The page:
JAKARTA • Indonesian President Joko Widodo yesterday unveiled plans for a "big bang" loosening of restrictions on foreign investment in nearly 50 sectors, to encourage competition in an economy dominated by powerful vested interests.
The President's proposal, which will ease rules in the e-commerce, retail, healthcare, movie and several other industries, could pit a relative newcomer on the political stage against an establishment resistant to change.
It would be the most far-reaching yet in a string of stimulus packages rolled out over the past six months to drive industry and employment beyond the economy's traditional mainstays of agriculture and mineral extraction.
South-east Asia's largest economy has been growing at its slowest pace in six years because of falling commodity prices and cooling growth in major trading partner China.
But Mr Joko told Reuters in an interview at the Presidential Palace he was very optimistic that growth in Indonesia would rebound to 5.3 per cent this year, after a slide to 4.8 per cent last year.
We are seriously considering deregulation across the board, but focusing on e-commerce, healthcare and the creative industry. There are 49 sub-sectors (affected), so in my opinion this is the big bang.
INDONESIAN PRESIDENT JOKO WIDODO, on the proposals to be discussed by the Cabinet.
His trade minister, Mr Thomas Lembong, told Reuters separately that the planned overhaul of the so-called "Negative Investment List" signalled a greater openness to foreign investment and would partly prepare the country for free trade agreements, including eventually the Trans-Pacific Partnership (TPP).
"We are seriously considering deregulation across the board, but focusing on e-commerce, healthcare and the creative industry," Mr Joko said ahead of a Cabinet discussion of the proposals.
"There are 49 sub-sectors (affected), so in my opinion this is the big bang."
Mr Lembong said retail was also among the sectors that would be opened up, and there would be some degree of deregulation in each of the 16 main sectors on the negative list, which include agriculture, forestry, energy, communication and transport.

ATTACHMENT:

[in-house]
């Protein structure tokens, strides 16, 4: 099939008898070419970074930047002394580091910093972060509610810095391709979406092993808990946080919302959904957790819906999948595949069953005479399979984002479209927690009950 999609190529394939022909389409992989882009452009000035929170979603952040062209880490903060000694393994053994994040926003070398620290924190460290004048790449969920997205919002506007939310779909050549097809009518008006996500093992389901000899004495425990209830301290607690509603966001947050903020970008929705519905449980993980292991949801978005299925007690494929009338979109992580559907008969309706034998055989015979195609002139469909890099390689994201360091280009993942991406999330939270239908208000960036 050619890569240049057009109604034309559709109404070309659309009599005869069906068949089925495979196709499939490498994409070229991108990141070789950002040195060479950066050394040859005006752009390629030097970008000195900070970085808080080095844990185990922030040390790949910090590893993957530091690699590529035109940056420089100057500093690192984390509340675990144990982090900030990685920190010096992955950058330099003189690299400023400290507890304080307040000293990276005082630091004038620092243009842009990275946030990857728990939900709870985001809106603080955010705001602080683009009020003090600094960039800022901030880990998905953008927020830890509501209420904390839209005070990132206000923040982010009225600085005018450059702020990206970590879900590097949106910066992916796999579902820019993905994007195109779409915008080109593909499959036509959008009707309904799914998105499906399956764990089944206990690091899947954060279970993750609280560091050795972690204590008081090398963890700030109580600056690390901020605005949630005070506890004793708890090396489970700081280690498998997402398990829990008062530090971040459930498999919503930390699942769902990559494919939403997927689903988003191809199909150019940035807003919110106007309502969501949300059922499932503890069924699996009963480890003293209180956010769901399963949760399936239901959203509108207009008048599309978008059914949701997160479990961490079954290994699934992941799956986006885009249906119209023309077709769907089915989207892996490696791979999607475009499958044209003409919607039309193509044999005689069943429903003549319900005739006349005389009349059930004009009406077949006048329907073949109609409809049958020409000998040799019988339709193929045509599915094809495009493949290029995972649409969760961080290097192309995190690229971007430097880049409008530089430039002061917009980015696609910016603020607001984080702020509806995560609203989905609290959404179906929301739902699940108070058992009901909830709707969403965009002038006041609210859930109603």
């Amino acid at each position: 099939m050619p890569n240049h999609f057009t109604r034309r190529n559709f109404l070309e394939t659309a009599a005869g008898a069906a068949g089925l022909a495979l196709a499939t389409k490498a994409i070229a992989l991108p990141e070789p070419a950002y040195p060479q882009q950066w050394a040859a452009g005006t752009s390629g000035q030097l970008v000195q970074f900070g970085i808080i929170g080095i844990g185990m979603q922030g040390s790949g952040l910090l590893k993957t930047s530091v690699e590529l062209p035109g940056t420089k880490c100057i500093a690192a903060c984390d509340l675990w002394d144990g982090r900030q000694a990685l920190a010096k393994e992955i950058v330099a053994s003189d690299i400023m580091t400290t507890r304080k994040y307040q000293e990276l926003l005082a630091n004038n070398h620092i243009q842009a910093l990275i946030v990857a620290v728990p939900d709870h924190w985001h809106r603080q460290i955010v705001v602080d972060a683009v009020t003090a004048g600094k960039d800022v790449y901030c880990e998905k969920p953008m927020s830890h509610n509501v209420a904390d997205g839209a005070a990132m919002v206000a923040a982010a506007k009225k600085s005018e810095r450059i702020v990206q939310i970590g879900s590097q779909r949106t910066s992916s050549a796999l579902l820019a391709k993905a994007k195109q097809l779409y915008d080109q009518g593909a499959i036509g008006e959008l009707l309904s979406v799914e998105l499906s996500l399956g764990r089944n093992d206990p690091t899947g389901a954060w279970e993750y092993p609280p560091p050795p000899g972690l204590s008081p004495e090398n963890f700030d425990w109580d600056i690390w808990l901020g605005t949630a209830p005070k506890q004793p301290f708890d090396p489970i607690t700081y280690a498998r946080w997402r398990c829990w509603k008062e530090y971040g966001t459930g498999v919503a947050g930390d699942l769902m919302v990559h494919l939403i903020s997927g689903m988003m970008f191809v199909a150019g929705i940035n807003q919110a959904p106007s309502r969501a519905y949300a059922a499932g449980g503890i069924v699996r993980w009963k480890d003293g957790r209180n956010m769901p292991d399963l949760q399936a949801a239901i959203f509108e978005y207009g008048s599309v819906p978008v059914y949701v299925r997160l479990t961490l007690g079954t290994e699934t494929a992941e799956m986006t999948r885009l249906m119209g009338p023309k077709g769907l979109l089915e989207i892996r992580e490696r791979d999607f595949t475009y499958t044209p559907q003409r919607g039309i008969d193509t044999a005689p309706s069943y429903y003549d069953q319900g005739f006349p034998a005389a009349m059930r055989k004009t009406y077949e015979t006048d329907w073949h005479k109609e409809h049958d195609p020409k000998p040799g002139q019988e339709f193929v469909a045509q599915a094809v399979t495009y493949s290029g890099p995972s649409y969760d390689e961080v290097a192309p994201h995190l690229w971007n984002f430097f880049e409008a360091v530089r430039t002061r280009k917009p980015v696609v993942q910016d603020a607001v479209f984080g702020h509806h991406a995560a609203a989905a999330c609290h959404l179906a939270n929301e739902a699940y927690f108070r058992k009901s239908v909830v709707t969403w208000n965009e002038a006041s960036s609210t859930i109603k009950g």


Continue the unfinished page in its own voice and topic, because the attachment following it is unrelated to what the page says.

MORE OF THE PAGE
In some cases, this would raise the limit on foreign stakes in companies from a minority to a majority, helping Indonesia comply with limits on "equity caps" stipulated under the TPP and other trade pacts, like one under negotiation with the European Union.
The healthcare push, which would open up investment in hospitals, clinics and laboratory services, could bring a sea change in a country where, at present, foreign medical professionals are not allowed to practise.
Singapore was Indonesia's largest foreign investor last year, with a 20.2 per cent share of the US$29.28 billion (S$40.8 billion) total realised investment, followed by Malaysia and Japan, the Investment Coordinating Board said last month.
The President said that, so far, he has not faced any political backlash or resistance to the steps he has taken towards liberalisation.
"For me, competition is very important," said Mr Joko, a former furniture businessman.
Data released last week showed that investment growth picked up in the last quarter of the year, thanks to rising public spending.
The final quarter also saw a jump in foreign direct investment, taking its rise for the year to 2.8 per cent in dollar terms.
The mining sector received the most inward investment, followed by transport, warehouses and telecommunications.